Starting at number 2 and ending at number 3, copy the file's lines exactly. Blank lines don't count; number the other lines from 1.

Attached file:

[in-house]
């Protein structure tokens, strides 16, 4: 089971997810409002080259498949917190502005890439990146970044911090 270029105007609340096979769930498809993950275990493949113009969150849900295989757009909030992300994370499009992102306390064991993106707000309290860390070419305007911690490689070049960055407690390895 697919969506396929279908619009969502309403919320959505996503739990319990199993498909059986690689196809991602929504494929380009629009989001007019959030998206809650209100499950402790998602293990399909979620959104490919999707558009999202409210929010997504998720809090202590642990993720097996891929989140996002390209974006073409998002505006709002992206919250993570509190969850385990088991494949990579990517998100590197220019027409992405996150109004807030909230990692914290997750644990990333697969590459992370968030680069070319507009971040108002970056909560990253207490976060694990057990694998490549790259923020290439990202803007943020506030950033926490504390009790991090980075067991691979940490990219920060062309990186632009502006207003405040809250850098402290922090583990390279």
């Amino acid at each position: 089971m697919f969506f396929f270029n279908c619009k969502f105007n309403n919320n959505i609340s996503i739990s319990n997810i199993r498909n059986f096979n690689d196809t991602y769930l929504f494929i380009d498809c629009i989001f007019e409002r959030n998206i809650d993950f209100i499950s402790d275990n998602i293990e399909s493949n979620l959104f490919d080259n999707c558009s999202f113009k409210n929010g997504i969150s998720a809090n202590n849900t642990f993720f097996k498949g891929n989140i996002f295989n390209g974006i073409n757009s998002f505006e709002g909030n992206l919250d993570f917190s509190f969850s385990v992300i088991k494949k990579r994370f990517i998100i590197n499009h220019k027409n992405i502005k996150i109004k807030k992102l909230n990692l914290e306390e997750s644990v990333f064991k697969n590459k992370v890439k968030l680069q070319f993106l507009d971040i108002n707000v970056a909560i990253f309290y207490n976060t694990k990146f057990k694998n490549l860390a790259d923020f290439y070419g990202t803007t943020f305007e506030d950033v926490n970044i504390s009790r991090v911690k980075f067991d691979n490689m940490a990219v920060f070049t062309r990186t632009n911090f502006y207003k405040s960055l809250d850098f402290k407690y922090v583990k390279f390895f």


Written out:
């Protein structure tokens, strides 16, 4: 089971997810409002080259498949917190502005890439990146970044911090 270029105007609340096979769930498809993950275990493949113009969150849900295989757009909030992300994370499009992102306390064991993106707000309290860390070419305007911690490689070049960055407690390895 697919969506396929279908619009969502309403919320959505996503739990319990199993498909059986690689196809991602929504494929380009629009989001007019959030998206809650209100499950402790998602293990399909979620959104490919999707558009999202409210929010997504998720809090202590642990993720097996891929989140996002390209974006073409998002505006709002992206919250993570509190969850385990088991494949990579990517998100590197220019027409992405996150109004807030909230990692914290997750644990990333697969590459992370968030680069070319507009971040108002970056909560990253207490976060694990057990694998490549790259923020290439990202803007943020506030950033926490504390009790991090980075067991691979940490990219920060062309990186632009502006207003405040809250850098402290922090583990390279």
């Amino acid at each position: 089971m697919f969506f396929f270029n279908c619009k969502f105007n309403n919320n959505i609340s996503i739990s319990n997810i199993r498909n059986f096979n690689d196809t991602y769930l929504f494929i380009d498809c629009i989001f007019e409002r959030n998206i809650d993950f209100i499950s402790d275990n998602i293990e399909s493949n979620l959104f490919d080259n999707c558009s999202f113009k409210n929010g997504i969150s998720a809090n202590n849900t642990f993720f097996k498949g891929n989140i996002f295989n390209g974006i073409n757009s998002f505006e709002g909030n992206l919250d993570f917190s509190f969850s385990v992300i088991k494949k990579r994370f990517i998100i590197n499009h220019k027409n992405i502005k996150i109004k807030k992102l909230n990692l914290e306390e997750s644990v990333f064991k697969n590459k992370v890439k968030l680069q070319f993106l507009d971040i108002n707000v970056a909560i990253f309290y207490n976060t694990k990146f057990k694998n490549l860390a790259d923020f290439y070419g990202t803007t943020f305007e506030d950033v926490n970044i504390s009790r991090v911690k980075f067991d691979n490689m940490a990219v920060f070049t062309r990186t632009n911090f502006y207003k405040s960055l809250d850098f402290k407690y922090v583990k390279f390895f």